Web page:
Tipping-bucket rain gauge, comparative analysis, measurement accuracy, intensity and wind effect, tropical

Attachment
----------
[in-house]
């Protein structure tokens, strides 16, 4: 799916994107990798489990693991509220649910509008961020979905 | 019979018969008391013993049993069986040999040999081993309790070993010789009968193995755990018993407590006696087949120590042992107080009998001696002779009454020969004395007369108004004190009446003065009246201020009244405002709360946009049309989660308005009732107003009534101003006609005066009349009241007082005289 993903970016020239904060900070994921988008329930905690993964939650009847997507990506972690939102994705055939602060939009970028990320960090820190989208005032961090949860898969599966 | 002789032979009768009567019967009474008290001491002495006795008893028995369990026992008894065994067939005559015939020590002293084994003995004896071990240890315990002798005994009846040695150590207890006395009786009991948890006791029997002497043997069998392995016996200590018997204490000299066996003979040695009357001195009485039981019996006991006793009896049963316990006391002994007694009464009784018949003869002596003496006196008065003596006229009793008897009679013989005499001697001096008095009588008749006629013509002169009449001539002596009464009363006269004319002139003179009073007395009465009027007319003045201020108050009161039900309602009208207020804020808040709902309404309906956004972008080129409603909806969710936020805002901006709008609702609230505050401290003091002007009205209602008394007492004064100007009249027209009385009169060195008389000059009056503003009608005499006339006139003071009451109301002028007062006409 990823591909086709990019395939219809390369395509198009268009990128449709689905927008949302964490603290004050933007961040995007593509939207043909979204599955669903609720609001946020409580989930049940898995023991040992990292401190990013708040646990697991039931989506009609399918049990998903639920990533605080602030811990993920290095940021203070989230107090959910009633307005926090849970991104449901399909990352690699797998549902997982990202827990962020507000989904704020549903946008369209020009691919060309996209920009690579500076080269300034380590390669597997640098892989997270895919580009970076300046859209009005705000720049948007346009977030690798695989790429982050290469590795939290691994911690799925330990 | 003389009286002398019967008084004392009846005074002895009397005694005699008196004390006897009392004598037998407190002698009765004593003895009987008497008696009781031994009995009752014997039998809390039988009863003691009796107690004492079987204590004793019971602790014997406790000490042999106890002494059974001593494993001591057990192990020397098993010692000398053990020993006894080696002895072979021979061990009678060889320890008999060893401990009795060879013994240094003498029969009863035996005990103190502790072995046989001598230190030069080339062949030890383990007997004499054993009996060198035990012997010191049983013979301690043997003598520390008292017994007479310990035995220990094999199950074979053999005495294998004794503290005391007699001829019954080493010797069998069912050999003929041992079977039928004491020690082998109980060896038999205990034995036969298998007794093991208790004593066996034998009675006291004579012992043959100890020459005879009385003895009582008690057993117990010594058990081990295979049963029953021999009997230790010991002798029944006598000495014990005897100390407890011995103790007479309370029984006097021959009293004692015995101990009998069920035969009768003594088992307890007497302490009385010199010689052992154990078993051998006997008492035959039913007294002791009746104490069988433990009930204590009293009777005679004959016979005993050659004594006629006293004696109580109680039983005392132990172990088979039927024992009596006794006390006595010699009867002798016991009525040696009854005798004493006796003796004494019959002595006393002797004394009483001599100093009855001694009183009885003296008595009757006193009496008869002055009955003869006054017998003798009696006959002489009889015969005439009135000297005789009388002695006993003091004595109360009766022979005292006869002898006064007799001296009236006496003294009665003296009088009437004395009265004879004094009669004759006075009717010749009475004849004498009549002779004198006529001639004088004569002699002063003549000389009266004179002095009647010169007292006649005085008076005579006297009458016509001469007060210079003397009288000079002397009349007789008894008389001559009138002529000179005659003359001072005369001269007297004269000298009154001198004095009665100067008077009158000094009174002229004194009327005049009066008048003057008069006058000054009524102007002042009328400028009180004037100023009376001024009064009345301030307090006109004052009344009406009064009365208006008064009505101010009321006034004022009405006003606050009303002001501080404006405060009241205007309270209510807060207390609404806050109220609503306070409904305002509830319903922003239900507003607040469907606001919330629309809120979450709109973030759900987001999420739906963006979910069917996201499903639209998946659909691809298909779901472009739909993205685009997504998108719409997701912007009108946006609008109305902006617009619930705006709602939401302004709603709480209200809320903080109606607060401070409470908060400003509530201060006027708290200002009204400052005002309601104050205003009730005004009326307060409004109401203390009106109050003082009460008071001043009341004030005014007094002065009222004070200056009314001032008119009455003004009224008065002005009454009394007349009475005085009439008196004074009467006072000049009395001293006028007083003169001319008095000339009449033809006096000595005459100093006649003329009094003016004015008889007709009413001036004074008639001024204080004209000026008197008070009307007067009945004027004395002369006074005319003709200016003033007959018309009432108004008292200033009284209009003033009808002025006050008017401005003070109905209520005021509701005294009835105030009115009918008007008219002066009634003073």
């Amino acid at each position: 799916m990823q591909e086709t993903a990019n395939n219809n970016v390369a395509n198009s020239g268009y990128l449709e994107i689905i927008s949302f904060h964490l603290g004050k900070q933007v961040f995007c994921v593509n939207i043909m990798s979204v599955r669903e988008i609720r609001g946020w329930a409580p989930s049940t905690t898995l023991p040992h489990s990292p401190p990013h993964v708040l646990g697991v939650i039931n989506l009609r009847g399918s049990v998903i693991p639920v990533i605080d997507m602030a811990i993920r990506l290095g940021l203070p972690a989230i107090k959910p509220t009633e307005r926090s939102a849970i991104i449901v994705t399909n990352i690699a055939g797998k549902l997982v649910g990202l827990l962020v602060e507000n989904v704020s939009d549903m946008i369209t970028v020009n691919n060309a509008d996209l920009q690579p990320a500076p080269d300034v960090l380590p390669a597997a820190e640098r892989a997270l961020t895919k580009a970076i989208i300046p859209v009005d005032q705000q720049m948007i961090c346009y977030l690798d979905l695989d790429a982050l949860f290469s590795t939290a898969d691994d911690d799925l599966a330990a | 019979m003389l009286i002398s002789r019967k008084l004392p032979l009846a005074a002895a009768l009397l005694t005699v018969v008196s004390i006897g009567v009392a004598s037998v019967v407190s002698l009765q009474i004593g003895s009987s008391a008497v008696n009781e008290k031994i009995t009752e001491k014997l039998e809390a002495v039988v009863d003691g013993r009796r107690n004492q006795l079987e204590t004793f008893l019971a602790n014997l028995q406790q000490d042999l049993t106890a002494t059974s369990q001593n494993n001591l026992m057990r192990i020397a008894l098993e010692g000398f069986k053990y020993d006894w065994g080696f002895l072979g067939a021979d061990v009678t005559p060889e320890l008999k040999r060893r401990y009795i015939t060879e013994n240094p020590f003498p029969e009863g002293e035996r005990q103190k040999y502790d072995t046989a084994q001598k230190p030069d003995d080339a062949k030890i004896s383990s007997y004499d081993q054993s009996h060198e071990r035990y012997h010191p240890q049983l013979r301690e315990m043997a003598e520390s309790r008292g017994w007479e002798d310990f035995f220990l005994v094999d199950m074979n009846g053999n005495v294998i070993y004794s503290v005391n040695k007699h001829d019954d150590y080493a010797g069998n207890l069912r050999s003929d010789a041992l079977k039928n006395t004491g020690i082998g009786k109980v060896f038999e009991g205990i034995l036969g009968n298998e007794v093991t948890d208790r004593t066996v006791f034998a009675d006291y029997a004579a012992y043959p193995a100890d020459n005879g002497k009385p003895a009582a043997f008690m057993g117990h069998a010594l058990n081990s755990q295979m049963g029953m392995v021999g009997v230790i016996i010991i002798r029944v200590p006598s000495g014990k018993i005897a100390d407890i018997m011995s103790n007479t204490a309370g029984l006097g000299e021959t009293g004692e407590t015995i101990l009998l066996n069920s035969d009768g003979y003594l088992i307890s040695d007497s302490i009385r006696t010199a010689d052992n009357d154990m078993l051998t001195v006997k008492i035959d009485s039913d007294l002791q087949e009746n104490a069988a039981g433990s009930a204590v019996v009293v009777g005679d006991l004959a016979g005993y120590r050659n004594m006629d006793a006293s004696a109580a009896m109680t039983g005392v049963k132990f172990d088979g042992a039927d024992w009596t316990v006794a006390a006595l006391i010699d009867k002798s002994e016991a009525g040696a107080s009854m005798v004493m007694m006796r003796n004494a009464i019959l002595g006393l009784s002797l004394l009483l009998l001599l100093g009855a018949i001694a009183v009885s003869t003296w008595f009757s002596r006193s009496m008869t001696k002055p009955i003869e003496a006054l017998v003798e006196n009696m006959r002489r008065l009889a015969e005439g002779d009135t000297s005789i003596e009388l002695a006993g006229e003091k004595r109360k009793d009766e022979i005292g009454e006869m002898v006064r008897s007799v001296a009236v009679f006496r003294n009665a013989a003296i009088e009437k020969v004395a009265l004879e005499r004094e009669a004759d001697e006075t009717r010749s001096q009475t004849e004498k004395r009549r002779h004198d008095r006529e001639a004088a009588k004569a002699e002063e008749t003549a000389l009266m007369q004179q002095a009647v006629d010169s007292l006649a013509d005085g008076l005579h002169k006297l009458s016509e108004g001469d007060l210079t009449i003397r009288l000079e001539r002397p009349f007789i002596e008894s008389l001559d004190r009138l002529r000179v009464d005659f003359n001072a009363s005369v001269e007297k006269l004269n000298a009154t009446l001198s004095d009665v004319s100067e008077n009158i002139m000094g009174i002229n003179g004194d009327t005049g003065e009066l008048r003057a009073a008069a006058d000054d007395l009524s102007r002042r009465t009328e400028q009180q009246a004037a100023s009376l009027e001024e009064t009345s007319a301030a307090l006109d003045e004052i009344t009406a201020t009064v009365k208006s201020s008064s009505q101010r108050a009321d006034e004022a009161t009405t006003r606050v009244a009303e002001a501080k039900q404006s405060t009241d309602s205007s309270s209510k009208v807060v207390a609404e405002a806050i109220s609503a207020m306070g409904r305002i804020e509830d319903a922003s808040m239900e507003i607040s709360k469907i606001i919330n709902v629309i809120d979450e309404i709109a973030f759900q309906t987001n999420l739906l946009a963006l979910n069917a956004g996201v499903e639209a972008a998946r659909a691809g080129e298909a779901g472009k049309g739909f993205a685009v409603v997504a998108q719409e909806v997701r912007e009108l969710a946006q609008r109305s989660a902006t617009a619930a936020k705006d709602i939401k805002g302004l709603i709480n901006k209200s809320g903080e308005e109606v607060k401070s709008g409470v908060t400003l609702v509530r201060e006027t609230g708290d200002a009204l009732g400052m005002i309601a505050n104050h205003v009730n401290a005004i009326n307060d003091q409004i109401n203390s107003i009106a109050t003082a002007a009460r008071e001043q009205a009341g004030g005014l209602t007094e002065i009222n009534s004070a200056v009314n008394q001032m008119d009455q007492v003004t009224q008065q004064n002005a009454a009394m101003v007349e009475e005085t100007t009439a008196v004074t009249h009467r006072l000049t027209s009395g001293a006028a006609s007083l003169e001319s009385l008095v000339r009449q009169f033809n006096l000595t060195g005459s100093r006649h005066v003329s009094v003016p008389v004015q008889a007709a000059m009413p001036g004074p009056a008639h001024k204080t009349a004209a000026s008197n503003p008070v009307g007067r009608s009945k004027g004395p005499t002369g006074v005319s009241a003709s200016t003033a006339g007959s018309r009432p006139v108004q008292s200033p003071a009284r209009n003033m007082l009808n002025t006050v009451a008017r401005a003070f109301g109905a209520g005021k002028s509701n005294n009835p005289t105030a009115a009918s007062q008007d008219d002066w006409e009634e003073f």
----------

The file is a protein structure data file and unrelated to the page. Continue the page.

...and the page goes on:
Efforts to correct precipitation measurements have been ongoing for decades, but are scarce for tropical highlands. Four tipping-bucket (TB) rain gauges with different resolution that are commonly used in the Andean mountain region were compared—one DAVIS-RC-II, one HOBO-RG3-M, and two TE525MM TB gauges (with and without an Alter-type wind screen). The relative performance of these rain gauges, installed side-by-side in the Zhurucay Ecohydrological Observatory, south Ecuador, at 3780 m a.s.l., was assessed using the TB with the highest resolution (0.1 mm) as reference, i.e. the TE525MM. The effect of rain intensity and wind conditions on gauge performance was estimated as well, using 2 years of data. Results reveal that (i) precipitation amount for the reference TB is on average 5.6 to 7.2% higher than rain gauges having a resolution ≥0.2 mm; (ii) relative underestimation of precipitation from the gauges with coarser resolution is higher during low-intensity rainfall—a maximum deviation of 11% was observed for rain intensities ≤1 mm h-1; (iii) precipitation intensities of 2 mm h-1 or less that occur 75% of the time cannot be determined accurately for timescales shorter than 30 minutes because of the gauges’ resolution, e.g. the absolute bias is >10%; and (iv) wind has a similar effect on all sensors. This analysis contributes to increased accuracy and homogeneity of precipitation measurements throughout the Andean highlands, by quantifying the key role of rain-gauge resolution.